A child reads a book in a makeshift school run by Rohingya teachers in Kutupalong refugee camp 
in Cox’s Bazaar.—Reuters
A child reads a book in a makeshift school run by Rohingya teachers in Kutupalong refugee camp in Cox’s Bazaar.—Reuters

DHAKA: Authorities in Bangladesh in partnership with the United Nations will expand educational programs for hundreds of thousands of Muslim Rohingya children living in refugee camps who are currently receiving only basic lessons, officials said on Wednesday.

The children, who fled with their families from neighboring Myanmar to the camps in Bangladesh’s Cox’s Bazaar district, now attend about 1,500 learning centers run by Unicef that provide basic education, drawing and other fun activities.

Under the new program starting in April, they will receive a formal education using a Myanmar curriculum from grade 6 to 9, the UN said in a statement.

Mahbub Alam Talukder, Bangladeshs refugee, relief and repatriation commissioner, said the government agreed in principle with a proposal from the UN that the Rohingya children be provided with a Myanmar education.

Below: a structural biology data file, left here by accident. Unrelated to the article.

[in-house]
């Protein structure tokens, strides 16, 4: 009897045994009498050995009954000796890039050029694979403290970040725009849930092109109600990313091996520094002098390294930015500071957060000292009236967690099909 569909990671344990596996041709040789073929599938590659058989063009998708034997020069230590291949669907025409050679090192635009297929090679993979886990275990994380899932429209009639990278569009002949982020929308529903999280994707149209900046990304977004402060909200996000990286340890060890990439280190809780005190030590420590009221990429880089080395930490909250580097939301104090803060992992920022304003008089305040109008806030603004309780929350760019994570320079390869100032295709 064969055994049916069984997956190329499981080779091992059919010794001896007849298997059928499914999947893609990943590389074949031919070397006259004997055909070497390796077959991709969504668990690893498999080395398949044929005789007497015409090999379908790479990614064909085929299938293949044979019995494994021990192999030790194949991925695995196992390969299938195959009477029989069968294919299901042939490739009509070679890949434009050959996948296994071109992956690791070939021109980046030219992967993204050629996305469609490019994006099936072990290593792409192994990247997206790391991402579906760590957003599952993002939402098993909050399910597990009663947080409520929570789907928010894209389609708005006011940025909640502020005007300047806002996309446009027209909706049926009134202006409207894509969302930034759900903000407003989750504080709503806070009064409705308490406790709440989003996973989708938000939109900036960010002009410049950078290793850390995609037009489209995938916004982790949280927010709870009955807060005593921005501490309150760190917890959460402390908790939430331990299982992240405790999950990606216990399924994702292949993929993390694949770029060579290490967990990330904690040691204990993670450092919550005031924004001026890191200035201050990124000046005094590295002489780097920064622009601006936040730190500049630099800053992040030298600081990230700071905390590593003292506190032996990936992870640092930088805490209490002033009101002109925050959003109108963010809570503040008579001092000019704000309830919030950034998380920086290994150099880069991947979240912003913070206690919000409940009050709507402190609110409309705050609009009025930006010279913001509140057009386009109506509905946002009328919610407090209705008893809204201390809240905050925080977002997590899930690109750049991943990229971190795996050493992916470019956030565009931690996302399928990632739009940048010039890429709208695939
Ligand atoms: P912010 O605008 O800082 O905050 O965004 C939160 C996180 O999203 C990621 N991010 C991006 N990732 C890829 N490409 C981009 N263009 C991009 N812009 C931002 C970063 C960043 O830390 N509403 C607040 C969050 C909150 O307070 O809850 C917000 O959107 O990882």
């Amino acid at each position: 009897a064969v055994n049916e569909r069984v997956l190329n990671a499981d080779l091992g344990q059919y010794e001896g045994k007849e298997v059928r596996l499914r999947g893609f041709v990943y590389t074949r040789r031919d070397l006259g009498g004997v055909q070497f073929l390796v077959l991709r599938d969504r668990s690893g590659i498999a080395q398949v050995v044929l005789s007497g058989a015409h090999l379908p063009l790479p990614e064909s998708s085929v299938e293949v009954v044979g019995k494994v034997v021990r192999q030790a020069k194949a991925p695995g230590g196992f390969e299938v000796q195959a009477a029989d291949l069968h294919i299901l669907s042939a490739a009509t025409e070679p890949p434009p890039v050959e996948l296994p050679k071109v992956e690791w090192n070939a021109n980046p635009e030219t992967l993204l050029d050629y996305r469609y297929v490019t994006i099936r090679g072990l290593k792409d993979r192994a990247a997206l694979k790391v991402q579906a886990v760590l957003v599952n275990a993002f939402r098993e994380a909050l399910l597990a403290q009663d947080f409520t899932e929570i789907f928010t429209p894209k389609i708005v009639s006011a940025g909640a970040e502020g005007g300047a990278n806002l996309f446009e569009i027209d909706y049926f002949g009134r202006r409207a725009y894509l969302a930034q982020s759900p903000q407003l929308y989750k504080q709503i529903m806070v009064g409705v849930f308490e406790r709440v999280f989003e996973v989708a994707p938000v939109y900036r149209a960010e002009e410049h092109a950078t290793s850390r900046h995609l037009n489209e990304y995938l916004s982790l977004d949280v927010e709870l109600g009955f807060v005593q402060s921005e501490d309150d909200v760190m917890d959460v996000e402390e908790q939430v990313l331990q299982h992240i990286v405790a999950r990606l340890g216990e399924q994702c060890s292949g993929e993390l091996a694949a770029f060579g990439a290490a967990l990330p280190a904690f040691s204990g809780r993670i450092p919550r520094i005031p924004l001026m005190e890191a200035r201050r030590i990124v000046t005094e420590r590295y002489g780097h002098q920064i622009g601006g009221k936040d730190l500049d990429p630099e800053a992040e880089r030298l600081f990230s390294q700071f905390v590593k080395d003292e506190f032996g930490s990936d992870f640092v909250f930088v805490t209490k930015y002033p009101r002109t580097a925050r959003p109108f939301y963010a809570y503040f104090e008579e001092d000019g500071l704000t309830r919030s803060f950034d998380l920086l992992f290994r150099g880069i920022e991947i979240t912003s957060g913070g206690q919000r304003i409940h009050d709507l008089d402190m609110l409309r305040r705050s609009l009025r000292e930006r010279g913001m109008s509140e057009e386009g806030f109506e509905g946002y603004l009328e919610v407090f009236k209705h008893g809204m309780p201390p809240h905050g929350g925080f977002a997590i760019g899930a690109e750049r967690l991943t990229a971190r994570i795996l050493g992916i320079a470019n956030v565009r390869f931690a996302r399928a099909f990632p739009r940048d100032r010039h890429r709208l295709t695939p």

They will be taught in Myanmar’s language, they will follow Myanmar’s curriculum, there is no chance to study in formal Bangladeshi schools or to read books in the Bengali language, he said by phone. There’s no scope for them to stay here in Bangladesh for long, so through this approach they will be able to adapt to Myanmar’s society when they go back.

The UN said initially 10,000 Rohingya children will be enrolled in a pilot programme using the Myanmar curriculum, which will allow them to fit into the Buddhist-majority nations national educational system when they return to their homeland.

Mostafa Mohammad Sazzad Hossain, a spokesman for the United Nations High Commissioner for Refugees in Dhaka, said a teacher training program is being developed.

“Individuals with appropriate academic qualification and experience will be recruited from both Rohingya and Bangladeshi communities and trained as teachers,” he said in an email.

The decision to introduce formal education was hailed by human rights groups and the United Nations.

“We believe this is a positive step and a clear indication of the commitment by the government of Bangladesh to ensure access to learning for Rohingya children and adolescents, as well as to equip them with the right skills and capacities for their future and return to Myanmar when the conditions allow,” the UN said.

About 400,000 Rohingya children currently live in the refugee camps, and global rights groups have been demanding that the Bangladesh government allow them to have a formal education.

Published in Dawn, January 30th, 2020

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